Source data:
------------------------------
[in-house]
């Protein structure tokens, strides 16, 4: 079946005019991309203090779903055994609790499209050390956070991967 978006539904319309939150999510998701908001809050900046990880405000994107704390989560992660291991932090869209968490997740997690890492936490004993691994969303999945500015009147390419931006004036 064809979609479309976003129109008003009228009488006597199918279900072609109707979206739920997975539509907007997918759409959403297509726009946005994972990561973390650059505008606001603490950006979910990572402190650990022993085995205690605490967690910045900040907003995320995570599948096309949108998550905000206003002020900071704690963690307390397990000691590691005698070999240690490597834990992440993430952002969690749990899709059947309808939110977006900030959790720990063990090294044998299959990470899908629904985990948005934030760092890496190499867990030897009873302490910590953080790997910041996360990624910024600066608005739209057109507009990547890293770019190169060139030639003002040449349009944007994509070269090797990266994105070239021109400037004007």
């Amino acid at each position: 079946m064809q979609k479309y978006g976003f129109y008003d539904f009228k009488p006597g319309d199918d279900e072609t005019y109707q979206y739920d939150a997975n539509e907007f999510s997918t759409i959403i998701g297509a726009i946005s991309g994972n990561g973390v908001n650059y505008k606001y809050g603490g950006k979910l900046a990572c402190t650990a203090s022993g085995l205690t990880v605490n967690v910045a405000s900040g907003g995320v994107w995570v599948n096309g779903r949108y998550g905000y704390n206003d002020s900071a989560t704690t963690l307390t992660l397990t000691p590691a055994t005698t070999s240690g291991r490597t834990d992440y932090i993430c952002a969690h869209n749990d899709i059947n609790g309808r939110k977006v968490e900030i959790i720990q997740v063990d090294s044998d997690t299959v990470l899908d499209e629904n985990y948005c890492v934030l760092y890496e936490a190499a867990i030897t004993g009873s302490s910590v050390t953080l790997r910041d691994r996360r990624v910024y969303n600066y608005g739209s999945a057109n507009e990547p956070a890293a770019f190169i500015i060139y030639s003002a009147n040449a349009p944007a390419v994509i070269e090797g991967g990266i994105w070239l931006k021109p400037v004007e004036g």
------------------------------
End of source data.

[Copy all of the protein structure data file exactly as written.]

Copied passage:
[in-house]
């Protein structure tokens, strides 16, 4: 079946005019991309203090779903055994609790499209050390956070991967 978006539904319309939150999510998701908001809050900046990880405000994107704390989560992660291991932090869209968490997740997690890492936490004993691994969303999945500015009147390419931006004036 064809979609479309976003129109008003009228009488006597199918279900072609109707979206739920997975539509907007997918759409959403297509726009946005994972990561973390650059505008606001603490950006979910990572402190650990022993085995205690605490967690910045900040907003995320995570599948096309949108998550905000206003002020900071704690963690307390397990000691590691005698070999240690490597834990992440993430952002969690749990899709059947309808939110977006900030959790720990063990090294044998299959990470899908629904985990948005934030760092890496190499867990030897009873302490910590953080790997910041996360990624910024600066608005739209057109507009990547890293770019190169060139030639003002040449349009944007994509070269090797990266994105070239021109400037004007």
């Amino acid at each position: 079946m064809q979609k479309y978006g976003f129109y008003d539904f009228k009488p006597g319309d199918d279900e072609t005019y109707q979206y739920d939150a997975n539509e907007f999510s997918t759409i959403i998701g297509a726009i946005s991309g994972n990561g973390v908001n650059y505008k606001y809050g603490g950006k979910l900046a990572c402190t650990a203090s022993g085995l205690t990880v605490n967690v910045a405000s900040g907003g995320v994107w995570v599948n096309g779903r949108y998550g905000y704390n206003d002020s900071a989560t704690t963690l307390t992660l397990t000691p590691a055994t005698t070999s240690g291991r490597t834990d992440y932090i993430c952002a969690h869209n749990d899709i059947n609790g309808r939110k977006v968490e900030i959790i720990q997740v063990d090294s044998d997690t299959v990470l899908d499209e629904n985990y948005c890492v934030l760092y890496e936490a190499a867990i030897t004993g009873s302490s910590v050390t953080l790997r910041d691994r996360r990624v910024y969303n600066y608005g739209s999945a057109n507009e990547p956070a890293a770019f190169i500015i060139y030639s003002a009147n040449a349009p944007a390419v994509i070269e090797g991967g990266i994105w070239l931006k021109p400037v004007e004036g």